It was inevitable that I would like Cheryl Strayed’s Wild: From Found to Lost on the Pacific Coast Trail. Hiking! My ears perked up when I first scanned the title in the Los Angeles Times review of the book. I dig hiking. I dig books about hiking. I reading books about hiking while hiking. That being said I will try to my best to give you an unbiased review of this lovely, but indeed flawed, memoir.
Wild is written by Cheryl Strayed, a writer who, after losing her beloved mother to cancer during Strayed’s senior year of college, gets lost in a mess of heroin addiction, divorce and nomadic hopelessness. Strayed’s relationship with her mother was a tight-knit one, and her unexpected death – she died mere weeks after her diagnosis – shook Strayed right out of her otherwise stable relationship with her husband (she married at 19) and into a string of one-night stands and a heroin addiction. What’s a near-broke orphan to do to get her life together?
The Pacific Crest Trail stretches over a thousand miles from the Mojave Desert all the way up to Canada. Cheryl Strayed decides to complete it alone, without any extensive backpacking experience. After nearly four years of wandering through different states, doing odd jobs and refusing to accept her addiction to heroin, Strayed finally decides that what she needs is to hike. She goes through all the typical woes: torn up feet, bear encounters and, of course, the transcendent experience of tasting your first hamburger, French fries and milkshake during your first reentry into civilization after a week or so on the trail.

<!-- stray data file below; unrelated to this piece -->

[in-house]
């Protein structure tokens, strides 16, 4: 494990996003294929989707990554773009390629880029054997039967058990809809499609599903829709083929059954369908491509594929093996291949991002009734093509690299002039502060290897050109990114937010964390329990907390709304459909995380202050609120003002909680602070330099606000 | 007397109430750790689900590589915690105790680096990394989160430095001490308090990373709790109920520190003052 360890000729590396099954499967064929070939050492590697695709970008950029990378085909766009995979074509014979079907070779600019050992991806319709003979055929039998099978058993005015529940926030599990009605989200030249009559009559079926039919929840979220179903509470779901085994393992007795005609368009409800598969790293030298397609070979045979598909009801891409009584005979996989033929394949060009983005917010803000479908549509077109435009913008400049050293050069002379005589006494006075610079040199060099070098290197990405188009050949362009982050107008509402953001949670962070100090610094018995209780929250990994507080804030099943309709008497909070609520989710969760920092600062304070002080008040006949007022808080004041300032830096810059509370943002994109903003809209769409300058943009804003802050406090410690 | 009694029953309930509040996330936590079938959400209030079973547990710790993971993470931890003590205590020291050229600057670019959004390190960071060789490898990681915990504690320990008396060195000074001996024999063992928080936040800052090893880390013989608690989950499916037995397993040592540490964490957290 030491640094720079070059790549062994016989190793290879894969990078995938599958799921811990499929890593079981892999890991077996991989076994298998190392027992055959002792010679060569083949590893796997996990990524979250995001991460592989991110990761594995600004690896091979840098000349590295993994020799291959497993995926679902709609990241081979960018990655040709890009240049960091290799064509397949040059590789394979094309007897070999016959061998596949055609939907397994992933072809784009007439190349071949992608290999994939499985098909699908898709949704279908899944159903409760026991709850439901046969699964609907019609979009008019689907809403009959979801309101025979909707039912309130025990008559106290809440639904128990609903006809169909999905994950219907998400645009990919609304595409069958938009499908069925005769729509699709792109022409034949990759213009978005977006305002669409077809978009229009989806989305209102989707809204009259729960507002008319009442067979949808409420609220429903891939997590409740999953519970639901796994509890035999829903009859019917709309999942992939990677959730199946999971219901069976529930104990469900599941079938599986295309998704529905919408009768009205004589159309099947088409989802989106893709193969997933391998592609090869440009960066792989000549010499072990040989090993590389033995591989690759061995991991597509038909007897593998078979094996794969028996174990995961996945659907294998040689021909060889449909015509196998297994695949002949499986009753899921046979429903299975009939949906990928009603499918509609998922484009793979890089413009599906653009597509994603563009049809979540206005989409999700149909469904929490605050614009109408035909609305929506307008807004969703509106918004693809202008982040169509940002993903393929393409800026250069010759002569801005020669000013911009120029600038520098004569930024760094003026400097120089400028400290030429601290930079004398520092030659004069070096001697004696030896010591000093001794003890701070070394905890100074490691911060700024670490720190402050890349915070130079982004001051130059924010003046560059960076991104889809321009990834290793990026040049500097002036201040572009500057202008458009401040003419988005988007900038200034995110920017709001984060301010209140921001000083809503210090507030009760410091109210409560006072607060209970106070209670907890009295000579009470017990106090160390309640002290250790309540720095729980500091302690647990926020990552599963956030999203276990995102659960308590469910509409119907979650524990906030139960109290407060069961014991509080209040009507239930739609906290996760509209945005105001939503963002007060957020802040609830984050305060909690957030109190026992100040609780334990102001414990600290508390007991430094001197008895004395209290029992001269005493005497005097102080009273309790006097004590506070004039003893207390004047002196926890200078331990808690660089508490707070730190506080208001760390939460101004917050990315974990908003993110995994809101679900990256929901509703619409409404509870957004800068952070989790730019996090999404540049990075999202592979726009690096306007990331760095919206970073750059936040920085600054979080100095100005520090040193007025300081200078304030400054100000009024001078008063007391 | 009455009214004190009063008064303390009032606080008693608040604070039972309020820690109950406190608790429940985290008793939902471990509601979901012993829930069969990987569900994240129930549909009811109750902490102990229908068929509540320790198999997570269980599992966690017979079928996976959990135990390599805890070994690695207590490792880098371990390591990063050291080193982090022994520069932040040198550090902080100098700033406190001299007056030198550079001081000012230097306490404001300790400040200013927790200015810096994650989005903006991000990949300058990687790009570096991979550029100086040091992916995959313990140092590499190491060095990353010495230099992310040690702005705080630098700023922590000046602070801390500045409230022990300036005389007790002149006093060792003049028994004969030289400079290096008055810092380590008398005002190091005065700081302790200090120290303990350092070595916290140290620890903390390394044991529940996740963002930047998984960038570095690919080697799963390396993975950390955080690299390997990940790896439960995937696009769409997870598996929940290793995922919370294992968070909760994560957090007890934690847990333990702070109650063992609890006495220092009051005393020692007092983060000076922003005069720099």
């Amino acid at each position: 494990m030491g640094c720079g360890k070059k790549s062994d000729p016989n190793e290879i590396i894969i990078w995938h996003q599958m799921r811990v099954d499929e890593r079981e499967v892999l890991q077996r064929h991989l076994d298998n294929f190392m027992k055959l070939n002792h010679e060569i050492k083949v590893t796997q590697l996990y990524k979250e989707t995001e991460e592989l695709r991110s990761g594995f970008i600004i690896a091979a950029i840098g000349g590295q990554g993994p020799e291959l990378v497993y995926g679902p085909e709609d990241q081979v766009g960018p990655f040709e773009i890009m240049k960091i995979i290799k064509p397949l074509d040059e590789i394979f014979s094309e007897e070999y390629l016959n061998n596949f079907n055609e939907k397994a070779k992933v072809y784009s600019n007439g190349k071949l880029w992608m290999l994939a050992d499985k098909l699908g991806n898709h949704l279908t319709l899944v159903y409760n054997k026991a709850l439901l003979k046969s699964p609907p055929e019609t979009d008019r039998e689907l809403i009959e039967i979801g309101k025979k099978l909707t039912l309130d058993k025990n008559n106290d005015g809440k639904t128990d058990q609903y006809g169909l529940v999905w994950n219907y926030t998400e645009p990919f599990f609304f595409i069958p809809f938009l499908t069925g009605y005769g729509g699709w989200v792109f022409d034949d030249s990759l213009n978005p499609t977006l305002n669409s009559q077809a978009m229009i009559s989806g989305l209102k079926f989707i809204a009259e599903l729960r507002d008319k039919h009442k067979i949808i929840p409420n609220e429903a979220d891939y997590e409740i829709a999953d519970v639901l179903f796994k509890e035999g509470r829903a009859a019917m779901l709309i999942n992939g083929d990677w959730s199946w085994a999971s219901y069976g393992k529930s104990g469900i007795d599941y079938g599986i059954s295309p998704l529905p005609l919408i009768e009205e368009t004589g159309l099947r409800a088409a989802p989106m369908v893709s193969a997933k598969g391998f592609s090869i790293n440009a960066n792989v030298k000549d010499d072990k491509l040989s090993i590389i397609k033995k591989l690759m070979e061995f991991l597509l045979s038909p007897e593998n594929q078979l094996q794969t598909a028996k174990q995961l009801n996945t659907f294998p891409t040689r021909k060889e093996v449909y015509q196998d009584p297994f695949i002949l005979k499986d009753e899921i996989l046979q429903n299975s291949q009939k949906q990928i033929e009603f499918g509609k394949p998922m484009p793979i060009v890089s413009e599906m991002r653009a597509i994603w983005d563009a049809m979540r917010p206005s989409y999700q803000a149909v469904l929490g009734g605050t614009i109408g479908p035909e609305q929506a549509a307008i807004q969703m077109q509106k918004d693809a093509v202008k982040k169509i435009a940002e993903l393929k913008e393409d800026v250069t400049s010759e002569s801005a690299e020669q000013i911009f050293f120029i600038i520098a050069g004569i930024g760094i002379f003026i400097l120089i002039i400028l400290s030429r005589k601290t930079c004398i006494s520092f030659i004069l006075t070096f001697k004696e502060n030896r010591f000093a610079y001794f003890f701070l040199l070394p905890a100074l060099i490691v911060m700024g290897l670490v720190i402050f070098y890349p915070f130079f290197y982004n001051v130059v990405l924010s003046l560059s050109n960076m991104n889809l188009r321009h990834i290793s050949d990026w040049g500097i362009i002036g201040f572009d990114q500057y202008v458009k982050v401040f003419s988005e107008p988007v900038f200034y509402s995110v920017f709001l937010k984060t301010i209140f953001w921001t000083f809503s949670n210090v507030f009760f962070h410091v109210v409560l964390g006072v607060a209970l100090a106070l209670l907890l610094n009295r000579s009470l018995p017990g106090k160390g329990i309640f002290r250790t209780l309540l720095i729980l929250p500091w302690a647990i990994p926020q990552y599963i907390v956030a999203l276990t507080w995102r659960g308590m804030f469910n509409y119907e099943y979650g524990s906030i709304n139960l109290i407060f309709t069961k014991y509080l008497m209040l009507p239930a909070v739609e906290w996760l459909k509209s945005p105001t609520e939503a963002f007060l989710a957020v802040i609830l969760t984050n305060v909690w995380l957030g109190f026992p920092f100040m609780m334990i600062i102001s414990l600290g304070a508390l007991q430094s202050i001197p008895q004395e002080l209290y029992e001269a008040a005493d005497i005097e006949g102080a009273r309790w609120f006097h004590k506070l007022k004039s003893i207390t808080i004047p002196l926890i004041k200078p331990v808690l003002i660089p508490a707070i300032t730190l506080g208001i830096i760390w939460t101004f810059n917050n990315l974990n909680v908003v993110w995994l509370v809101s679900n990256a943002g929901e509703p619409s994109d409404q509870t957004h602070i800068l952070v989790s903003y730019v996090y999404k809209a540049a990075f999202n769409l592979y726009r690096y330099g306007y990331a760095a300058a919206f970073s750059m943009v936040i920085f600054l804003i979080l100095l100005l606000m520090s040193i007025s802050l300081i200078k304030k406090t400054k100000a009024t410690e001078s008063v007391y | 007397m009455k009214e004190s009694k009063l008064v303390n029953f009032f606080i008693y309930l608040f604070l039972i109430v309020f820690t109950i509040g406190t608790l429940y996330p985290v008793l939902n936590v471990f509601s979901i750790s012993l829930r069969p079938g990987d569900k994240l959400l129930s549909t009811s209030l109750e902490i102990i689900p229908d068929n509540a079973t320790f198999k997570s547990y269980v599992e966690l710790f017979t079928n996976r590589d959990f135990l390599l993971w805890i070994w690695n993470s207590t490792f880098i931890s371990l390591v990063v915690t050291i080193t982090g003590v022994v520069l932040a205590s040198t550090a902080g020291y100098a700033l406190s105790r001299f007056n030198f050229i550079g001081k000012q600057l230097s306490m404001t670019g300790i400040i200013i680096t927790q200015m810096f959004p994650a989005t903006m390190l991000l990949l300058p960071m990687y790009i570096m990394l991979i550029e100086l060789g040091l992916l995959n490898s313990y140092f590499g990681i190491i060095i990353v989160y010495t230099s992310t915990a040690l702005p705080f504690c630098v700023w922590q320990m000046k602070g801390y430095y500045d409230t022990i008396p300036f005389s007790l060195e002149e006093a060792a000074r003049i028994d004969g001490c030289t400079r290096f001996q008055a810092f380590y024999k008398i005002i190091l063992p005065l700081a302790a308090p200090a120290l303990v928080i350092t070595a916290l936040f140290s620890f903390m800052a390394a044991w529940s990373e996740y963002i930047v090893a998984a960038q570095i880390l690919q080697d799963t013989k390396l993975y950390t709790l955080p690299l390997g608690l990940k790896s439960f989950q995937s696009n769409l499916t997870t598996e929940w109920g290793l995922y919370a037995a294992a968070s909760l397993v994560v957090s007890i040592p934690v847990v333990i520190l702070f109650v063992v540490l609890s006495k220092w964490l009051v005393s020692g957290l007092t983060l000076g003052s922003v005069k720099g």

But Strayed writes about it all with a distinctive perspective: that of a struggling 26-year-old female who lost herself after losing her mother.
This perspective is both a blessing and a curse for Wild. See, while I gobble up nature books much like I devour French fries after a week on trail, I avoid self-help books with equal conviction. And sometimes I could feel myself cringing while Strayed played with this line between sensitive reflection and the cheesy over-analyzing of an inspirational self-help book.
But I had to swallow my bias, because Strayed’s journey to come to terms with her mother’s death and literal journey of her doing this on the PCT seemed entirely genuine. Plus, Strayed’s spunky tone prevents moments from feeling too saccharine – she’s a pistol of a gal.
She did, after all, hike the PCT by herself. You’ve got to be a pistol to accomplish that.
Time taken? This book is not nearly as long as the Pacific Crest Trail. At the same time, it’s not really a quick loop you can do in Tevas. I would compare its length to a five mile trail with a pretty decent incline. It’s easy reading, but it took me awhile to get through. I’d say it took me around four hours.
Worth reading? This book isn’t interesting in its literary merits, but it’s a great story. Plus, if you’re like me…hiking! It has hiking. Lots of it. In every chapter.